We used a Gaussian prior with varying sizes to concentrate the flux in the central part of the image (see next paragraph). We set the pixel size of the image reconstruction to 0.07 mas. In our case, we used 1000 reconstructed MiRA images of Achernar for both tuning the hyperparameter, with the L-curve method (Kluska et al. 2014) following Dalla Vedova (2016), Domiciano de Souza et al. (2014), and for producing the final image using the Brute-Force Monte Carlo technique (BFMC; see Millour et al. 2012).

The L-curve method is a graph of μ as a function of the distance to the data χ2. The obtained curve shows a plateau of low χ2 values for lower values of μ, and a steep increase afterward. Selecting the reconstructions among these low χ2 values plateau ensures a good match of the reconstruction to the data, while preserving the benefits of regularization.

The BFMC method works as follows. We reconstructed 1000 images with random values of μ (in the [1:1 × 109] range), a random start image, and random size of the Gaussian prior, scanning through the parameter space of image reconstruction. We kept the subset of reconstructed images with the smaller distance to the data, in our case , and the optimum regularization strength evaluated with the L-curve method, in our case 200 ≤ μ ≤ 300. We then calculated the average image by calculating the mean of each pixels based on the selected reconstructed images, after centering them. Centering the images is essential to saving the angular resolution of the observations because closure phases do not contain the absolute astrometric position of the star (van Altena 2012, Sect. 11.7.2) and the individual reconstructed images end up in a random position. The companion star is likely outside the 200 mas field of view of the observations and does not affect the image reconstruction.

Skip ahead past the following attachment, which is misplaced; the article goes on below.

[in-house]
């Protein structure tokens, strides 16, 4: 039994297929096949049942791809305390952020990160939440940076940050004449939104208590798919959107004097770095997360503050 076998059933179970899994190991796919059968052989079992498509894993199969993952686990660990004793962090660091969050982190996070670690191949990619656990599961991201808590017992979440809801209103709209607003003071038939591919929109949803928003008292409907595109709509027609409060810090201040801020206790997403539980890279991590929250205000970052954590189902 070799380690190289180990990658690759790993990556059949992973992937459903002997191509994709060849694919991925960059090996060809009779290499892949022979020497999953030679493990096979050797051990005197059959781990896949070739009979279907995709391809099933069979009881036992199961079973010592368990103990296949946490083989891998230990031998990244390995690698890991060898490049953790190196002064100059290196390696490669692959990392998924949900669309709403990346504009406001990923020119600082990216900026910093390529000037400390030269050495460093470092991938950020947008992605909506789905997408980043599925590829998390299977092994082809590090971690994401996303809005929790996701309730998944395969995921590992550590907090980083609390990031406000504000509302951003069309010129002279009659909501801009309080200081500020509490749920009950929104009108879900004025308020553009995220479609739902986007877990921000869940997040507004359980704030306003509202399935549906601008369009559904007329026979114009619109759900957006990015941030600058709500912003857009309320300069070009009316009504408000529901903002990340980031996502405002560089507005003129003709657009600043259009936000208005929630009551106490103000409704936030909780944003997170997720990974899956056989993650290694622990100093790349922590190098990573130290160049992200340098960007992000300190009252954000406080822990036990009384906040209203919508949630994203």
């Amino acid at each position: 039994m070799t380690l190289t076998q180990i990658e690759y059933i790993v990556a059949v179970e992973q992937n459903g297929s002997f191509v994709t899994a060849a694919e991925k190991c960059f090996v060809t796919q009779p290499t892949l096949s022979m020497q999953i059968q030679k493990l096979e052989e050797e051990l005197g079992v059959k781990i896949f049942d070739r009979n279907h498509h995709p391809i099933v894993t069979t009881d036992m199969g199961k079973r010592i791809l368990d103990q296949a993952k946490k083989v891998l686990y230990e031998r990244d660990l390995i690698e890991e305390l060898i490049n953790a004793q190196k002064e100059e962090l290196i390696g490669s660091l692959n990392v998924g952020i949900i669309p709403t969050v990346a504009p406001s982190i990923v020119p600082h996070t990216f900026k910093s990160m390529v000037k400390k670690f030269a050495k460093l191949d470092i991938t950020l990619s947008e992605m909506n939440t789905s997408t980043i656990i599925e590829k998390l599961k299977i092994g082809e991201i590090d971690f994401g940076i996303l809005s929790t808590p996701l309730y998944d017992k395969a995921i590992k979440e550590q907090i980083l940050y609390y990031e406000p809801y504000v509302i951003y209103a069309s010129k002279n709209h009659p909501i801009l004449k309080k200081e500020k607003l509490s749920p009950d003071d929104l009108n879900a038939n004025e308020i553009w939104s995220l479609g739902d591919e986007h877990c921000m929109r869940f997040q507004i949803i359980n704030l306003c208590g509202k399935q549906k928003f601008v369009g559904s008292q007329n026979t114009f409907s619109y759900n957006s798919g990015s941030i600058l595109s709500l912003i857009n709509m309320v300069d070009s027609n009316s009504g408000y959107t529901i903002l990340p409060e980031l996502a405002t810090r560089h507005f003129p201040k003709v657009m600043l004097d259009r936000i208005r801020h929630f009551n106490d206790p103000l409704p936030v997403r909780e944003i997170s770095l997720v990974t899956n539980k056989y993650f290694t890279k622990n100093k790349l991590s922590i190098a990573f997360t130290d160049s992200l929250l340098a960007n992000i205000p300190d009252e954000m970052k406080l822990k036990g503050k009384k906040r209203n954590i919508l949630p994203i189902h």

thumbnail Fig. 2

Reconstructed image of Achernar for, from left to right, the 2011, 2012, and 2014 datasets. East is left and north is up. The long arrow shows the previously estimated position angle of the rotation axis of the star on the plane of sky. The dynamic of the images is equal to 1.

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Figure 2 presents the resulting reconstructed images of Achernar for the 2011, 2012, and 2014 sets of observations. The 2011 and 2012 images show a flattened star similar to previous reconstructions (see Domiciano de Souza et al. 2014), but the 2014 image shows extended equatorial emission in addition to the flattened photosphere, which we need to compare with the noise and image reconstruction artefacts level to determine if this is a real structure or not.

thumbnail Fig. 3

Subtraction of the Achernar reconstructed between different epochs. From left to right, subtraction between the 2012 and 2011 images, subtraction between the 2014 and 2011 images, and subtraction between the 2014 and 2011 images. East is left and north is up. The long arrow shows the previously estimated position angle of the rotation axis of the star on the plane of sky. The green ellipse indicates the delimiting profile of the RvZ model of the photosphere model of Achernar, and the images are highlighted with contours −0.02, −0.01, 0.01, and 0.02.